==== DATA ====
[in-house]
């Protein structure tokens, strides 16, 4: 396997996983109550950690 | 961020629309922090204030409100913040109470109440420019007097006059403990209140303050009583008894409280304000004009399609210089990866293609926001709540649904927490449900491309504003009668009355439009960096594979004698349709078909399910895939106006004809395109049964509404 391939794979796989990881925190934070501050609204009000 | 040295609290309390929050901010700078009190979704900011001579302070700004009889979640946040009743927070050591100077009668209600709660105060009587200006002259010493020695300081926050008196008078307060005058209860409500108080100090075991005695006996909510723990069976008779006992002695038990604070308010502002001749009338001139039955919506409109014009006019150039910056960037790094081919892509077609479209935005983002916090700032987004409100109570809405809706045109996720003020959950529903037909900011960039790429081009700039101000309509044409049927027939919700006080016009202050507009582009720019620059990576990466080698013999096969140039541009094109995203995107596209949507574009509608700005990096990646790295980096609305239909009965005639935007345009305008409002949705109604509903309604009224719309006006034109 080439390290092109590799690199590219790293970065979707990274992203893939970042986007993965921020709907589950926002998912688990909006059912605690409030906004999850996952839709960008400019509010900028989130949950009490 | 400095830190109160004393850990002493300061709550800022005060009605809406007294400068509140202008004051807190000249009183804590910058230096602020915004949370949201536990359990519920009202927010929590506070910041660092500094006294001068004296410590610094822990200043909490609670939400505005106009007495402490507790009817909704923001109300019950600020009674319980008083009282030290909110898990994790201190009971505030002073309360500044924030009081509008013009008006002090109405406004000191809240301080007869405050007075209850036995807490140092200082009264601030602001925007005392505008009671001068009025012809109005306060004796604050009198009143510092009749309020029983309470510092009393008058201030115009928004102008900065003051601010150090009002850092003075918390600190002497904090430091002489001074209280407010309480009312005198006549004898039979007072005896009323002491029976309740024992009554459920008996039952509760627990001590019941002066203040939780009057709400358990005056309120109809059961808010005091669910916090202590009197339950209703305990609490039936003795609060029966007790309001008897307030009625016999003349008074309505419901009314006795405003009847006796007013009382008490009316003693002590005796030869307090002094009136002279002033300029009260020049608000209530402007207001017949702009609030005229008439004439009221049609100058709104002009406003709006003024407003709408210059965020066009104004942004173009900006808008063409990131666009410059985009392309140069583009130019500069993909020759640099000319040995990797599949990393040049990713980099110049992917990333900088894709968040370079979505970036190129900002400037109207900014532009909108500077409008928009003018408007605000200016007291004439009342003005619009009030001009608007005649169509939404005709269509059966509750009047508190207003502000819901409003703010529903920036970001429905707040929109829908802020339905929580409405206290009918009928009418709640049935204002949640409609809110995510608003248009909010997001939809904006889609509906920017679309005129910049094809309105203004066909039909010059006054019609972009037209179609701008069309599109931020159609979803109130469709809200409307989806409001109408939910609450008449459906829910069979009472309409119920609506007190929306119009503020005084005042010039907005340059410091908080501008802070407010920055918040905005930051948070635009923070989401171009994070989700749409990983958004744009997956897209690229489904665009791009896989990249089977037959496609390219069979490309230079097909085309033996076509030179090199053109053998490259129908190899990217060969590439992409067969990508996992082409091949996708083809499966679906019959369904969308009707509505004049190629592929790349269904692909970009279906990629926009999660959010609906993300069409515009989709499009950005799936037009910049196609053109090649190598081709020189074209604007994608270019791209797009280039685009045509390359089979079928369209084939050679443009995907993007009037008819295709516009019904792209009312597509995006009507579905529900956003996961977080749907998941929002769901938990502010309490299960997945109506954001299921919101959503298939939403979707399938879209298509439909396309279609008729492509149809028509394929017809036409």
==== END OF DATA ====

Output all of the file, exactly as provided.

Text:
[in-house]
């Protein structure tokens, strides 16, 4: 396997996983109550950690 | 961020629309922090204030409100913040109470109440420019007097006059403990209140303050009583008894409280304000004009399609210089990866293609926001709540649904927490449900491309504003009668009355439009960096594979004698349709078909399910895939106006004809395109049964509404 391939794979796989990881925190934070501050609204009000 | 040295609290309390929050901010700078009190979704900011001579302070700004009889979640946040009743927070050591100077009668209600709660105060009587200006002259010493020695300081926050008196008078307060005058209860409500108080100090075991005695006996909510723990069976008779006992002695038990604070308010502002001749009338001139039955919506409109014009006019150039910056960037790094081919892509077609479209935005983002916090700032987004409100109570809405809706045109996720003020959950529903037909900011960039790429081009700039101000309509044409049927027939919700006080016009202050507009582009720019620059990576990466080698013999096969140039541009094109995203995107596209949507574009509608700005990096990646790295980096609305239909009965005639935007345009305008409002949705109604509903309604009224719309006006034109 080439390290092109590799690199590219790293970065979707990274992203893939970042986007993965921020709907589950926002998912688990909006059912605690409030906004999850996952839709960008400019509010900028989130949950009490 | 400095830190109160004393850990002493300061709550800022005060009605809406007294400068509140202008004051807190000249009183804590910058230096602020915004949370949201536990359990519920009202927010929590506070910041660092500094006294001068004296410590610094822990200043909490609670939400505005106009007495402490507790009817909704923001109300019950600020009674319980008083009282030290909110898990994790201190009971505030002073309360500044924030009081509008013009008006002090109405406004000191809240301080007869405050007075209850036995807490140092200082009264601030602001925007005392505008009671001068009025012809109005306060004796604050009198009143510092009749309020029983309470510092009393008058201030115009928004102008900065003051601010150090009002850092003075918390600190002497904090430091002489001074209280407010309480009312005198006549004898039979007072005896009323002491029976309740024992009554459920008996039952509760627990001590019941002066203040939780009057709400358990005056309120109809059961808010005091669910916090202590009197339950209703305990609490039936003795609060029966007790309001008897307030009625016999003349008074309505419901009314006795405003009847006796007013009382008490009316003693002590005796030869307090002094009136002279002033300029009260020049608000209530402007207001017949702009609030005229008439004439009221049609100058709104002009406003709006003024407003709408210059965020066009104004942004173009900006808008063409990131666009410059985009392309140069583009130019500069993909020759640099000319040995990797599949990393040049990713980099110049992917990333900088894709968040370079979505970036190129900002400037109207900014532009909108500077409008928009003018408007605000200016007291004439009342003005619009009030001009608007005649169509939404005709269509059966509750009047508190207003502000819901409003703010529903920036970001429905707040929109829908802020339905929580409405206290009918009928009418709640049935204002949640409609809110995510608003248009909010997001939809904006889609509906920017679309005129910049094809309105203004066909039909010059006054019609972009037209179609701008069309599109931020159609979803109130469709809200409307989806409001109408939910609450008449459906829910069979009472309409119920609506007190929306119009503020005084005042010039907005340059410091908080501008802070407010920055918040905005930051948070635009923070989401171009994070989700749409990983958004744009997956897209690229489904665009791009896989990249089977037959496609390219069979490309230079097909085309033996076509030179090199053109053998490259129908190899990217060969590439992409067969990508996992082409091949996708083809499966679906019959369904969308009707509505004049190629592929790349269904692909970009279906990629926009999660959010609906993300069409515009989709499009950005799936037009910049196609053109090649190598081709020189074209604007994608270019791209797009280039685009045509390359089979079928369209084939050679443009995907993007009037008819295709516009019904792209009312597509995006009507579905529900956003996961977080749907998941929002769901938990502010309490299960997945109506954001299921919101959503298939939403979707399938879209298509439909396309279609008729492509149809028509394929017809036409």